Gender typicality in children's speech: A comparison of boys with and without gender identity disorder

Benjamin Munson, Laura Crocker, Janet B. Pierrehumbert, Allison Owen-Anderson, Kenneth J. Zucker

Research output: Contribution to journalArticlepeer-review

14 Scopus citations

Abstract

This study examined whether boys with gender identity disorder (GID) produced less prototypically male speech than control boys without GID, a possibility that has been suggested by clinical observations. Two groups of listeners participated in tasks where they rated the gender typicality of single words (group 1) or sentences (group 2) produced by 15 5-13 year old boys with GID and 15 age-matched boys without GID. Detailed acoustic analyses of the stimuli were also conducted. Boys with GID were rated as less boy-like than boys without GID. In the experiment using sentence stimuli, these group differences were larger than in the experiment using single-word stimuli. Listeners' ratings were predicted by a variety of acoustic parameters, including ones that differ between the two groups and ones that are stereotypically associated with adult men's and women's speech. Future research should examine how these variants are acquired.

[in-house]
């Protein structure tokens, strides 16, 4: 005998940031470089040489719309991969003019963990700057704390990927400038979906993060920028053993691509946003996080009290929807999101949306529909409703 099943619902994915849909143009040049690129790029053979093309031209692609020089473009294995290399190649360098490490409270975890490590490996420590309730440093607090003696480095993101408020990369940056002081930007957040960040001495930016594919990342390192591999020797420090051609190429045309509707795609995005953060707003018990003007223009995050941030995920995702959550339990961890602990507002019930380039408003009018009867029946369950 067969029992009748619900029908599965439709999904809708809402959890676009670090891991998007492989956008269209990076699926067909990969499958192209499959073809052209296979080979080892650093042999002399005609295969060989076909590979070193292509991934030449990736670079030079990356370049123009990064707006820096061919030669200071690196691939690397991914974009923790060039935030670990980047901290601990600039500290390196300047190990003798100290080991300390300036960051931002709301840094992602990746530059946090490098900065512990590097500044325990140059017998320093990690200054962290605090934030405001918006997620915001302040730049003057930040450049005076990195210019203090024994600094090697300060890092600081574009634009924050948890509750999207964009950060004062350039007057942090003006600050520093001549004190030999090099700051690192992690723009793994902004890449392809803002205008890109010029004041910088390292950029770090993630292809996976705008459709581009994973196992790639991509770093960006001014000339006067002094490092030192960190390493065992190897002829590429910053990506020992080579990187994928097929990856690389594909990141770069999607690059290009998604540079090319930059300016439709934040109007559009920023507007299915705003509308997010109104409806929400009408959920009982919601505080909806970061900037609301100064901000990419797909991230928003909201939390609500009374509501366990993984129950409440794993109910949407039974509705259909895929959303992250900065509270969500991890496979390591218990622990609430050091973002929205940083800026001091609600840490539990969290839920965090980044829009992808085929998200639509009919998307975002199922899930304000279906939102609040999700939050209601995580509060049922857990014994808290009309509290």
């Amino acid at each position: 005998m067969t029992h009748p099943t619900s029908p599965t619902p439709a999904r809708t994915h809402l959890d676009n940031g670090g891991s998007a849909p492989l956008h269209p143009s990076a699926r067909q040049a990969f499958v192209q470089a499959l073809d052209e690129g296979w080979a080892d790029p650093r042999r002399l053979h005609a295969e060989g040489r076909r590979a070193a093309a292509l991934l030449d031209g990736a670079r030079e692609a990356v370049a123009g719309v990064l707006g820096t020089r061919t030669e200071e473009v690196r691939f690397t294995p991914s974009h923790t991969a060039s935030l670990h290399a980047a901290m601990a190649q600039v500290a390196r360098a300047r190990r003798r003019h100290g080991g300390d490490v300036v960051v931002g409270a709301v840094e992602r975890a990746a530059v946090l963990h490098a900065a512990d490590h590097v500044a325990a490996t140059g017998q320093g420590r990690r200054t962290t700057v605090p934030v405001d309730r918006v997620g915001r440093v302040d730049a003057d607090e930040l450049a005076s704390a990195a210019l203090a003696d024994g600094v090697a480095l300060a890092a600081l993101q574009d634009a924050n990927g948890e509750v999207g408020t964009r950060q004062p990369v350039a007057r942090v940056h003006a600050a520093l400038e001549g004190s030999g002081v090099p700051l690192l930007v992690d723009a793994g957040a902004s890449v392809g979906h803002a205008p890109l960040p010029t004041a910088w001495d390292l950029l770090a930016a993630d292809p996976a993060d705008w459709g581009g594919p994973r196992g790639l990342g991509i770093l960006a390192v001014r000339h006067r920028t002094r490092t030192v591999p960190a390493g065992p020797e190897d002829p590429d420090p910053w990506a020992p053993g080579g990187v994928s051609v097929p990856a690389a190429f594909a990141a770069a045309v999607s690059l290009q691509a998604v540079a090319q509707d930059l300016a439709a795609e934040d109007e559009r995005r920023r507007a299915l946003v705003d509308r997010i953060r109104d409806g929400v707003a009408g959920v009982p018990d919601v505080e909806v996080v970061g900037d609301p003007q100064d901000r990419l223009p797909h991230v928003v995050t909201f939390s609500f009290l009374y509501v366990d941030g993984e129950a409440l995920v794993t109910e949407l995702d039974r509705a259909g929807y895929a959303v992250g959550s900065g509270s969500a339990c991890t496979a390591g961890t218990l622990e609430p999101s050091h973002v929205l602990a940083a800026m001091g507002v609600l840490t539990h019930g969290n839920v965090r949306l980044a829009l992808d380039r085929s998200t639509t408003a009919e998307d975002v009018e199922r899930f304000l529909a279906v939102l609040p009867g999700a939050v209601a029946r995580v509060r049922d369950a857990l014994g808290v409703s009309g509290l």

Original languageEnglish (US)
Pages (from-to)1995-2003
Number of pages9
JournalJournal of the Acoustical Society of America
Volume137
Issue number4
DOIs
StatePublished - Apr 1 2015

Bibliographical note

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© 2015 Acoustical Society of America.

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